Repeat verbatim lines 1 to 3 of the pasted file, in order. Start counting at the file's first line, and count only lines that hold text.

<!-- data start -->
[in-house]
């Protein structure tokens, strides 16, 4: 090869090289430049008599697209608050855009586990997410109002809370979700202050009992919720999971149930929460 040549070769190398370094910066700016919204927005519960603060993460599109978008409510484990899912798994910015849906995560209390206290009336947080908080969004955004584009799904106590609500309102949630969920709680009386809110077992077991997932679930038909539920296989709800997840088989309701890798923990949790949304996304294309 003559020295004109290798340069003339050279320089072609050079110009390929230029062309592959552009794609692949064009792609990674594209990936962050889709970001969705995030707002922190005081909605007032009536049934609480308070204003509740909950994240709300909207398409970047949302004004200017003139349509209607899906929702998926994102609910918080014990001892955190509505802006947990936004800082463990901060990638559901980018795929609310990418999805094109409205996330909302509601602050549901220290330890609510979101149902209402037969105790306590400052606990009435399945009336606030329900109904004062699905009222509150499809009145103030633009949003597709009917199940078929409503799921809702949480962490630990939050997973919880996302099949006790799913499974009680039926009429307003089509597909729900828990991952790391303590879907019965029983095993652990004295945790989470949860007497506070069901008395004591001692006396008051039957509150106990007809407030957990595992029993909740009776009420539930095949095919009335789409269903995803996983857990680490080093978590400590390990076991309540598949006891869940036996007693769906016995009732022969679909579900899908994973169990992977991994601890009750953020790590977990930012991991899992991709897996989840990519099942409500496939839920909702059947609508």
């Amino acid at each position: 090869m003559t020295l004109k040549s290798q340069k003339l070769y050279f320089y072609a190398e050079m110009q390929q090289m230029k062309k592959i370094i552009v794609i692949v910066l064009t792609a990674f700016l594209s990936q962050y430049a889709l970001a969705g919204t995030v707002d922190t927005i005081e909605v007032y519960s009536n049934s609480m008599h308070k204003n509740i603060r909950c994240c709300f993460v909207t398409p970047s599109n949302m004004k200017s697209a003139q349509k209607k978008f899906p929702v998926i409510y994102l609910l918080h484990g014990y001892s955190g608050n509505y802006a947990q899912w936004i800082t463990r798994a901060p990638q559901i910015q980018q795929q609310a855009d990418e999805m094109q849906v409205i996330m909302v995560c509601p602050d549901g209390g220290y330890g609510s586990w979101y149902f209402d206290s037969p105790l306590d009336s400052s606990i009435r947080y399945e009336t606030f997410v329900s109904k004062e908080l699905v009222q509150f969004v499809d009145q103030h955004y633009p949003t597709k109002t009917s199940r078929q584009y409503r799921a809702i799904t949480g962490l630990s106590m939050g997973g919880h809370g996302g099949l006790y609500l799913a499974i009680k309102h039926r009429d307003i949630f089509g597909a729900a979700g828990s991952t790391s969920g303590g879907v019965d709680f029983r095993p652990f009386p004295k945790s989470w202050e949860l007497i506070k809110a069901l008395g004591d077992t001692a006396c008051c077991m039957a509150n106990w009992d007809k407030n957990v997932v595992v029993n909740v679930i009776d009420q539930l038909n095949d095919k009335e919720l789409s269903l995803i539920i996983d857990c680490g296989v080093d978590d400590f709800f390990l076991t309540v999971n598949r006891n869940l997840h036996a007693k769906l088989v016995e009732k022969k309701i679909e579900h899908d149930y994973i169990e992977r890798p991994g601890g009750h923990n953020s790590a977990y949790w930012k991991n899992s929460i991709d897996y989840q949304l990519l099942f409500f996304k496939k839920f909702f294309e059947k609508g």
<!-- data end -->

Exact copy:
[in-house]
């Protein structure tokens, strides 16, 4: 090869090289430049008599697209608050855009586990997410109002809370979700202050009992919720999971149930929460 040549070769190398370094910066700016919204927005519960603060993460599109978008409510484990899912798994910015849906995560209390206290009336947080908080969004955004584009799904106590609500309102949630969920709680009386809110077992077991997932679930038909539920296989709800997840088989309701890798923990949790949304996304294309 003559020295004109290798340069003339050279320089072609050079110009390929230029062309592959552009794609692949064009792609990674594209990936962050889709970001969705995030707002922190005081909605007032009536049934609480308070204003509740909950994240709300909207398409970047949302004004200017003139349509209607899906929702998926994102609910918080014990001892955190509505802006947990936004800082463990901060990638559901980018795929609310990418999805094109409205996330909302509601602050549901220290330890609510979101149902209402037969105790306590400052606990009435399945009336606030329900109904004062699905009222509150499809009145103030633009949003597709009917199940078929409503799921809702949480962490630990939050997973919880996302099949006790799913499974009680039926009429307003089509597909729900828990991952790391303590879907019965029983095993652990004295945790989470949860007497506070069901008395004591001692006396008051039957509150106990007809407030957990595992029993909740009776009420539930095949095919009335789409269903995803996983857990680490080093978590400590390990076991309540598949006891869940036996007693769906016995009732022969679909579900899908994973169990992977991994601890009750953020790590977990930012991991899992991709897996989840990519099942409500496939839920909702059947609508």
């Amino acid at each position: 090869m003559t020295l004109k040549s290798q340069k003339l070769y050279f320089y072609a190398e050079m110009q390929q090289m230029k062309k592959i370094i552009v794609i692949v910066l064009t792609a990674f700016l594209s990936q962050y430049a889709l970001a969705g919204t995030v707002d922190t927005i005081e909605v007032y519960s009536n049934s609480m008599h308070k204003n509740i603060r909950c994240c709300f993460v909207t398409p970047s599109n949302m004004k200017s697209a003139q349509k209607k978008f899906p929702v998926i409510y994102l609910l918080h484990g014990y001892s955190g608050n509505y802006a947990q899912w936004i800082t463990r798994a901060p990638q559901i910015q980018q795929q609310a855009d990418e999805m094109q849906v409205i996330m909302v995560c509601p602050d549901g209390g220290y330890g609510s586990w979101y149902f209402d206290s037969p105790l306590d009336s400052s606990i009435r947080y399945e009336t606030f997410v329900s109904k004062e908080l699905v009222q509150f969004v499809d009145q103030h955004y633009p949003t597709k109002t009917s199940r078929q584009y409503r799921a809702i799904t949480g962490l630990s106590m939050g997973g919880h809370g996302g099949l006790y609500l799913a499974i009680k309102h039926r009429d307003i949630f089509g597909a729900a979700g828990s991952t790391s969920g303590g879907v019965d709680f029983r095993p652990f009386p004295k945790s989470w202050e949860l007497i506070k809110a069901l008395g004591d077992t001692a006396c008051c077991m039957a509150n106990w009992d007809k407030n957990v997932v595992v029993n909740v679930i009776d009420q539930l038909n095949d095919k009335e919720l789409s269903l995803i539920i996983d857990c680490g296989v080093d978590d400590f709800f390990l076991t309540v999971n598949r006891n869940l997840h036996a007693k769906l088989v016995e009732k022969k309701i679909e579900h899908d149930y994973i169990e992977r890798p991994g601890g009750h923990n953020s790590a977990y949790w930012k991991n899992s929460i991709d897996y989840q949304l990519l099942f409500f996304k496939k839920f909702f294309e059947k609508g």